I have to agree with Glenn Reynolds that perhaps the greatest “achievement” of this Administration is making crazy conspiracy theories seem less crazy. This begs the question:Â what the US government needs 600,000 AK-47 magazines for?Â As Clayton notes, that seems awful excessive if your intention is only to arm Syrian rebels. Clayton speculates that perhaps the goal is to dry up the civilian supply to make them more expensive. Previously I’d say that was tin-foil hat territory, but with this crowd, I’m not so sure.
20 thoughts on “Feeding the Maybe Not-So-Tin-Foil-Hat Conspiracies”
Just because you’re wearing a tin-foil hat, doesn’t mean the .gov isn’t up to some crazy, scary stuff…
Yep. I totally think that’s the goal of these guys. And completely beleive it. Not quite sure why the NRA keeps denying it – except that the companies that would operate and bid for these contracts would be subject to MASSIVE consumer backlash. As they should be.
On the other hand, assuming 6 mags per soldier, that’s only outfitting 100,000 soldiers. If we are trying to help a number of different central Asian and Middle Eastern allies who utilize lots of left over soviet weapons (or even SE Asian) to win over their support for expected actions against Russia, China, or even N. Korea, it really isn’t that much.
A basic load was typically seven mags.
Also realize that mags aren’t serialized. Even in the US Army they go missing off the property book due to loss or destruction. In a third world country it will be far more common. You also often want multiple sets per soldier (one set in LBE, a second in a vehicle, for example). Finally you need a few sets for training purposes.
So really you’re talking about organizing, training, and equipping something on the order of 25-50K personnel. A quick wiki search shows that there are five or six figures of FSA-affiliated fighters… Plus the US is in other parts of the world with assistance missions.
And on the “civilian supply” part, notice it specifies new production steel magazines.
So none of the plentiful polymer magazine supply would be affected at all.
(The other important issue is that the AK, while popular, isn’t nearly as popular as the AR, as far as I know.
Why “sabotage” the also-ran?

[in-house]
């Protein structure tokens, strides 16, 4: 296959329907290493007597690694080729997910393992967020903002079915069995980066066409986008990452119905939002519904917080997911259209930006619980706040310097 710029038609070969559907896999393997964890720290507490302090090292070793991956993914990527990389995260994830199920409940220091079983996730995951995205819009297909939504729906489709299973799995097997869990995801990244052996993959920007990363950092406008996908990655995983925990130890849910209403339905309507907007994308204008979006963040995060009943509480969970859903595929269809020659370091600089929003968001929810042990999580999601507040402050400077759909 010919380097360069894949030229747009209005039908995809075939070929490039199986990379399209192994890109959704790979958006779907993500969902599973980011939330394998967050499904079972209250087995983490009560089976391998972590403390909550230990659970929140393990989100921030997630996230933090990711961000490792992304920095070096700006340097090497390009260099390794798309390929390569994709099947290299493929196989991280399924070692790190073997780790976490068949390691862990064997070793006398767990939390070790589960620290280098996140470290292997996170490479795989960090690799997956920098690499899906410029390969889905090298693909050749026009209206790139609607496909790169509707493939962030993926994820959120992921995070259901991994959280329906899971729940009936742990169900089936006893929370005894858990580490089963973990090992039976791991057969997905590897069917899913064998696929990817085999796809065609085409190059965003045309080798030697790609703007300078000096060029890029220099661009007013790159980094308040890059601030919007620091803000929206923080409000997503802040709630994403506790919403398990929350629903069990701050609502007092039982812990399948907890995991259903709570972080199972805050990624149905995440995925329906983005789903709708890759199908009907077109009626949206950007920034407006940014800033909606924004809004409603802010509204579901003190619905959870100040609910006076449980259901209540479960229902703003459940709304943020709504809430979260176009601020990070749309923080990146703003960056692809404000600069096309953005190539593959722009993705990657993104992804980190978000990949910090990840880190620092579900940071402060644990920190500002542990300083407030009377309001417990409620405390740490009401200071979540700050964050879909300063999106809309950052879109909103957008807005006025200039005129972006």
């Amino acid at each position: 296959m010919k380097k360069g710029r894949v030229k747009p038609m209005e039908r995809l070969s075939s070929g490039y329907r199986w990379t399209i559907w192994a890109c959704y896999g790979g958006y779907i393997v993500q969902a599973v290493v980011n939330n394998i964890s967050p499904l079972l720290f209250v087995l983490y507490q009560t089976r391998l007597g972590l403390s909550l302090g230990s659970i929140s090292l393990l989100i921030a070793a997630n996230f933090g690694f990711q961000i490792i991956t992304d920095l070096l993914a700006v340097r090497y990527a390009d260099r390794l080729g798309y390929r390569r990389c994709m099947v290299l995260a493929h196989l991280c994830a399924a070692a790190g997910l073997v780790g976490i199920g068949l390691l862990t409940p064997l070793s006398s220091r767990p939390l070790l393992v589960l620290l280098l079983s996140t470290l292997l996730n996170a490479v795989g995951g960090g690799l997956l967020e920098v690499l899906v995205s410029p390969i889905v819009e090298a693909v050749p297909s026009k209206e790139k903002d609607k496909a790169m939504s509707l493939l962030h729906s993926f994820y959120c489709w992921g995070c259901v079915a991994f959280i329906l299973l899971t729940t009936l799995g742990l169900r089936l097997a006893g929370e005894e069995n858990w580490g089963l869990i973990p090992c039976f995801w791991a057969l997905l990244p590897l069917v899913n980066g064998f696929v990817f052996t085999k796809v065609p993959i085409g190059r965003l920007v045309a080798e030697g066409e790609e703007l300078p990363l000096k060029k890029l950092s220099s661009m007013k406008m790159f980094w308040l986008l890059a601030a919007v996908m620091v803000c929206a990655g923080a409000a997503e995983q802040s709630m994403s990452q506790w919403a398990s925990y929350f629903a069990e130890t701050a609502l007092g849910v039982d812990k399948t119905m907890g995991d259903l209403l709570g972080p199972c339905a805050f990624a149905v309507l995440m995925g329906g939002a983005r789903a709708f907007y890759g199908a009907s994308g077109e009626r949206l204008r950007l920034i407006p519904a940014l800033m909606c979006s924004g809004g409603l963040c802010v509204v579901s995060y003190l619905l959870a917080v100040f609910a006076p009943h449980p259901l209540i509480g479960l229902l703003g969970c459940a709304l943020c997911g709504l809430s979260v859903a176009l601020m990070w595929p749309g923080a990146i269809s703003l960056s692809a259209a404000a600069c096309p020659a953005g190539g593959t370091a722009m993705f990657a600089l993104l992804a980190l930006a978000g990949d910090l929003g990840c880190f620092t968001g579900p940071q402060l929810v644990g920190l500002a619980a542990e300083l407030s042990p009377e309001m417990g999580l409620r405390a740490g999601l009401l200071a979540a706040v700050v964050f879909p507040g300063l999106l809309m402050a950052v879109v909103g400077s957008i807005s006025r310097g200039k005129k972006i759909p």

Equally arguably, such a contract, if it made a serious dent in annual production [I don’t know how many AK mags are made in the US every year already…] would have the side effect of most likely increasing capacity in a way that would outlast the bid.
Unlike ammunition, where the machines that make it in bulk are specialized and – IIRC – quite absurdly expensive due to lack of demand, well … metal AK magazines are just bent, welded sheet steel.
It’s a hell of a lot easier to increase production of them.)
So wait. Evil 30-round assault magazines in the hands of law-abiding Americans is BAD, but those same magazines in the hands of people in the Middle East who would cheer our destruction is GOOD. Got it.
So, along with police and the military, Al-Qaeda – er, Syrian “rebels” – are the “only ones” who can be trusted with 30-round standard-capacity magazines..
Up is down. Black is white. We’ve always been at war with Eastasia. It’s just so hard to stay up to date sometimes.
Maybe it’s a good time to get into the business of manufacturing Magazines.
Maybe Bracken was an optimist in “Foreign Enemies And Traitors”?
Magazines are durable consumables. You don’t, or shouldn’t, anyway, have one unit of fire per rifleman and that’s it. Assuming a unit of fire is 6 mags (180 rounds seems a low, but I actually don’t know what the basic load for a rifleman is in US service), you want to have at least twice that back in the warehouses for the line troops to fill out paperwork in triplicate to requisition when they lose one in the line of duty; if not more.
The US is trying to impose their philosophy on the post-US-withdrawal militaries they’re setting up (at least as much as possible), and logistics is a Big Deal to the US.
That brings the headcount down to around 25K; assuming all are going to “allied” militaries.
Just as much ado about nothing as the big ammo purchases, IMO.